Two UA researchers are teaming up to study the use of SmartSox, a cutting edge technology for the detection and prevention of diabetic foot ulcers that can lead to amputation.
More than $2 million in research grants was awarded to the UA Department of Surgery’s Southern Arizona Limb Salvage Alliance, and the Interdisciplinary Consortium on Advanced Motion Performance, as well as the Qatar-based Hamad Medical Corporation. The groups will collaborate in studying the effectiveness of socks that can help detect the development of ulcers.
Dr. David G. Armstrong, a UA professor of surgery and director of SALSA, and Bijan Najafi, a UA associate professor of surgery and director of iCAMP, are the principal investigators of the study, which is funded by the Qatar National Research Fund.
Twenty-six to 30 million people in the U.S. have diabetes, and the most common reason they go to the hospital is for the treatment of foot ulcers, according to Armstrong. One of the symptoms of diabetes is the loss of nerve function, especially in the lower extremities. With what Armstrong calls the “gift of pain” absent, patients may not feel the formation of ulcers, which is another effect of diabetes. Diabetic foot ulcers can become severely infected which can lead to amputaton.
“This is a worldwide epidemic,” Najafi said. “Every 20 seconds, a limb is lost to diabetes.”
SmartSox have fiber-optic strands embedded in the fabric that can detect changes in temperature, pressure, and joint-angle, all of which signal the development of ulcers.
Patients will put the socks on, walk around the exam room, and the data would be instantly available. Doctors could detect changes in the walking patterns, signifying a possible problem.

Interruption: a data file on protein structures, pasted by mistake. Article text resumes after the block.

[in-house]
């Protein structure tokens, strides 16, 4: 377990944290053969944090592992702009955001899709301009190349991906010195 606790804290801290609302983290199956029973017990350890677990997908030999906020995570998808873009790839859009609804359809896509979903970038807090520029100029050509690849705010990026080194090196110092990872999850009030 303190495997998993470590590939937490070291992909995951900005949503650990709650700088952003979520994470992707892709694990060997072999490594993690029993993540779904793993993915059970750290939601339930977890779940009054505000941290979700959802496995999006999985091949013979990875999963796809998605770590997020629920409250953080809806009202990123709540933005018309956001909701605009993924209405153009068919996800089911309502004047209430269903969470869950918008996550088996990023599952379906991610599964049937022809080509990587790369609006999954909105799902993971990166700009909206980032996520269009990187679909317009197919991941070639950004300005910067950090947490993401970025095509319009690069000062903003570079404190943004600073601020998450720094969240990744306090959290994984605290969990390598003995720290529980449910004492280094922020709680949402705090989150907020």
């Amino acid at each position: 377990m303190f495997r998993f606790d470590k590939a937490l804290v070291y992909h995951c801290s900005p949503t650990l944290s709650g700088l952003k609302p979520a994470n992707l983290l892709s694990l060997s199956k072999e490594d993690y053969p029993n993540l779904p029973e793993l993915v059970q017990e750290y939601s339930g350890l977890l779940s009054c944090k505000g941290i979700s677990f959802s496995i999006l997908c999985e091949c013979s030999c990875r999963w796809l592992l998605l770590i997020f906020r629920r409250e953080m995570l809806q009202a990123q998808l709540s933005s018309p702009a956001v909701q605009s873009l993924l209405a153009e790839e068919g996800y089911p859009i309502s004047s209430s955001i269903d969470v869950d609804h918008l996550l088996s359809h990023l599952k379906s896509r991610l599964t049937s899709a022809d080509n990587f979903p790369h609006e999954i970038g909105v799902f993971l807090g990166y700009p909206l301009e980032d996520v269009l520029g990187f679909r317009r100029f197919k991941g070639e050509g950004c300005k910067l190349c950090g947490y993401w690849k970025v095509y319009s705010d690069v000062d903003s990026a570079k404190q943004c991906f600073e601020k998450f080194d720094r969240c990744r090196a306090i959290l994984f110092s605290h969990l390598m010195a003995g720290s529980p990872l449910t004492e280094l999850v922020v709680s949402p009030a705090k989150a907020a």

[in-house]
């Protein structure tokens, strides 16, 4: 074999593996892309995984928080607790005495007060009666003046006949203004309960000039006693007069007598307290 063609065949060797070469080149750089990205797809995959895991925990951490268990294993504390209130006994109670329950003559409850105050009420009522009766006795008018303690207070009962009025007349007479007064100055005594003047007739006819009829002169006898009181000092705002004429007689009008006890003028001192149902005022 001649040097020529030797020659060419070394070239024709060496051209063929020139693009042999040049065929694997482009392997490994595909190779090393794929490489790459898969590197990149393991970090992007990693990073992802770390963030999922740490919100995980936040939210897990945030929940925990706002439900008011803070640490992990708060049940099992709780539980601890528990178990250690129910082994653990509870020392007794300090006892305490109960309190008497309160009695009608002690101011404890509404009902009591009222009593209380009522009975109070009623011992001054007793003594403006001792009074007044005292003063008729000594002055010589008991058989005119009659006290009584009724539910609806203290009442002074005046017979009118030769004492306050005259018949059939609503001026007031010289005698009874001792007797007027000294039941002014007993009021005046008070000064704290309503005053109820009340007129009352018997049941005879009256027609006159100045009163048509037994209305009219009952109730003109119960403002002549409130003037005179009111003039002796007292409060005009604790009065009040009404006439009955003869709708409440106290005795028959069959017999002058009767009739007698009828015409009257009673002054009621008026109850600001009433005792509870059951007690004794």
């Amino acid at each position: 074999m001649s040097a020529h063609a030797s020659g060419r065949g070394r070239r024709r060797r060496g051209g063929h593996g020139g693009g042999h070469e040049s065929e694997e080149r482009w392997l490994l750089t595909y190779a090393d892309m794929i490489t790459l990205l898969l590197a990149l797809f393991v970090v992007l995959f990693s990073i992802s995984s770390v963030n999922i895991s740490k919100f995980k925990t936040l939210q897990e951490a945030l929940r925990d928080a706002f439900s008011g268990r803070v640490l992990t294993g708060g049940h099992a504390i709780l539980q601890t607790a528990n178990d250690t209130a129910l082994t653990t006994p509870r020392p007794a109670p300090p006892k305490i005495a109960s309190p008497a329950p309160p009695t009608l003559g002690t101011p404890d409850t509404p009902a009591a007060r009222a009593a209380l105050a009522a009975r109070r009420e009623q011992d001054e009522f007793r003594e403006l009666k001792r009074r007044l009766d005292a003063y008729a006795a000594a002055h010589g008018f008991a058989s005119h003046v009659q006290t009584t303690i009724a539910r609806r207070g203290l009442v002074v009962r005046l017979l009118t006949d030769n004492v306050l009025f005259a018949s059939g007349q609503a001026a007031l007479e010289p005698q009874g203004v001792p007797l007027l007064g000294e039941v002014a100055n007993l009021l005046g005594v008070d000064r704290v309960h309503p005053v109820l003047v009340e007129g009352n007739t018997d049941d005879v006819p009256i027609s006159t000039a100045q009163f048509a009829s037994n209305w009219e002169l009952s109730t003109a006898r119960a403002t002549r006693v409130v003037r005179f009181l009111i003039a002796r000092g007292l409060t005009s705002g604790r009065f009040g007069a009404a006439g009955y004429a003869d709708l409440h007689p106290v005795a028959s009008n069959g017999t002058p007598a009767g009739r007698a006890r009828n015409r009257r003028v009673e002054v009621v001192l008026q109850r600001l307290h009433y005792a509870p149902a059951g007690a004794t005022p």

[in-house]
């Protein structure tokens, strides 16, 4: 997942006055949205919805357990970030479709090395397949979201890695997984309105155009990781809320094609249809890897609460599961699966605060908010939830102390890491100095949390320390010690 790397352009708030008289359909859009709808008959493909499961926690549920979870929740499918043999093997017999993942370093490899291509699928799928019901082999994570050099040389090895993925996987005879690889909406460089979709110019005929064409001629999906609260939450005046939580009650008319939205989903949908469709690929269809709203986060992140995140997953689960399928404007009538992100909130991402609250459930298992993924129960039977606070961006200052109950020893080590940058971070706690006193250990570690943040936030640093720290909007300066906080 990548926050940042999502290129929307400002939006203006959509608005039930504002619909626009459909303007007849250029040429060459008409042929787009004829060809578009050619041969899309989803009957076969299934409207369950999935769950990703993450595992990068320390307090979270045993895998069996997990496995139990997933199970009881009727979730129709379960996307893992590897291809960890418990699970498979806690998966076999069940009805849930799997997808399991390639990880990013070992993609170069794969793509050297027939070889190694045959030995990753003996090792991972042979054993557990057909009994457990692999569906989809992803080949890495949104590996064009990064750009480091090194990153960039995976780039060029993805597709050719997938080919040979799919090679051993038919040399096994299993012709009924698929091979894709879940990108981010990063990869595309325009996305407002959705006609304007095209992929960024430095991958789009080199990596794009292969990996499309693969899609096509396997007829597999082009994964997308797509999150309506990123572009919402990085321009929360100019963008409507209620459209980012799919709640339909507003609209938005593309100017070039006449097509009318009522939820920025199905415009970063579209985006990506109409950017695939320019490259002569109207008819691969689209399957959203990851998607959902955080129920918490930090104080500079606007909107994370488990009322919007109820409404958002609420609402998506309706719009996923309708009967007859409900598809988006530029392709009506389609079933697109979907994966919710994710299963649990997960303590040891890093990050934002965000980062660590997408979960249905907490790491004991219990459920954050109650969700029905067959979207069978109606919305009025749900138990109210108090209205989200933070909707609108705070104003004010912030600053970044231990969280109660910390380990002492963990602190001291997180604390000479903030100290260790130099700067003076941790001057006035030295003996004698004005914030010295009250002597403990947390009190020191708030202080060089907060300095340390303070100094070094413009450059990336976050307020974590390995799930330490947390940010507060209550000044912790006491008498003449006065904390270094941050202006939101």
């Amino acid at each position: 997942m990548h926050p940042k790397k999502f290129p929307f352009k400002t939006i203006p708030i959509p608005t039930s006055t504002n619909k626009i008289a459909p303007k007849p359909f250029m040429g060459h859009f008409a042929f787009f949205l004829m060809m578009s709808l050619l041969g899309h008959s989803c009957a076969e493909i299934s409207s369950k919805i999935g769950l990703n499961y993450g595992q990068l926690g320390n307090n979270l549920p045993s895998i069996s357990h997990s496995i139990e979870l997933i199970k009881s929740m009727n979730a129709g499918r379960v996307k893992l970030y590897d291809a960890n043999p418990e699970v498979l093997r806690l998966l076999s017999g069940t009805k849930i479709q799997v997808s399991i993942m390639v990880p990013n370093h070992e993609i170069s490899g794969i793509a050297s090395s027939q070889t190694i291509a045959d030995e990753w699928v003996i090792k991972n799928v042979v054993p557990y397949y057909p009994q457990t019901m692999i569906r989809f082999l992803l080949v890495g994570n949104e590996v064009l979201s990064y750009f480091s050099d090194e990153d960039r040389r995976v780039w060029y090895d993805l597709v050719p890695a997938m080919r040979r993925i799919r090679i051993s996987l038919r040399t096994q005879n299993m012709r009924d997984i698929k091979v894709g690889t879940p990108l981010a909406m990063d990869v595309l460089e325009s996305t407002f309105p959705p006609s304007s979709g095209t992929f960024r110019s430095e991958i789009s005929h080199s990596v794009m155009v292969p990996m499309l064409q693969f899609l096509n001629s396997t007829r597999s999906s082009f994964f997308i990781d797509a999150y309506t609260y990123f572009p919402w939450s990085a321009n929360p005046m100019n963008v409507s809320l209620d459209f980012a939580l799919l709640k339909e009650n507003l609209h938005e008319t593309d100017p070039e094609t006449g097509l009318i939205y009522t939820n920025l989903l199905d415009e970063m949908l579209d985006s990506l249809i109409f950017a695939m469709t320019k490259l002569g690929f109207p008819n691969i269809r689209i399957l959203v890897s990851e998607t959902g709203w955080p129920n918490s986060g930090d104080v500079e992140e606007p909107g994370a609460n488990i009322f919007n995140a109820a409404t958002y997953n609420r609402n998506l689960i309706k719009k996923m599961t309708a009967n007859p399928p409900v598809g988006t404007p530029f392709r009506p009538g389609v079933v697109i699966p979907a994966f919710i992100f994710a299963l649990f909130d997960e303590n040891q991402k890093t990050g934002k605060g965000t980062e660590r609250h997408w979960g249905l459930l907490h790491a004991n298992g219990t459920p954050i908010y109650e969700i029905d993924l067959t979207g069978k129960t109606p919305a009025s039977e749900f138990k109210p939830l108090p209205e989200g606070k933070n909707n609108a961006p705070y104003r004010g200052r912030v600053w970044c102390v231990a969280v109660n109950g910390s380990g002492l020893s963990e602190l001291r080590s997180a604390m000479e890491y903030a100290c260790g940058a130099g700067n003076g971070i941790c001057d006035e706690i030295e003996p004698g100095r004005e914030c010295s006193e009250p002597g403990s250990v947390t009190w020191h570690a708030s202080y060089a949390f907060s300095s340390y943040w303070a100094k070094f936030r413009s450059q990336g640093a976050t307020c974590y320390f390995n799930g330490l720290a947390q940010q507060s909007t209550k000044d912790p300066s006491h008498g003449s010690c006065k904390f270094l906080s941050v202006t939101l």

“This is a game-changer in measuring how people move through their world,” Armstrong said.
The technology, once refined, could be used at home as well. Armstrong said he envisions a future in which patients wearing the socks would be alerted if, for instance, one of their toes was hotter than the others, another sign of a developing ulcer. The hospital would also be notified and an appointment could be scheduled.
“It’s like OnStar for your body,” Armstrong said.
The researchers are in the process of recruiting 120 high-risk patients for their year-long study, though it has the potential to be extended. One phase of the study will assess the probability of foot ulcers, as well as the effects of surgery on the foot using the SmartSox. The other phase will compare traditional treatment to treatment using the information gained from the SmartSox.
Although the researchers are enthusiastic about the technological aspect of their project, their ultimate goal is saving limbs.
“The ability to be mobile and move easily is key to having the highest quality of life,” Najafi said. “We’re helping people. It’s the best thing.”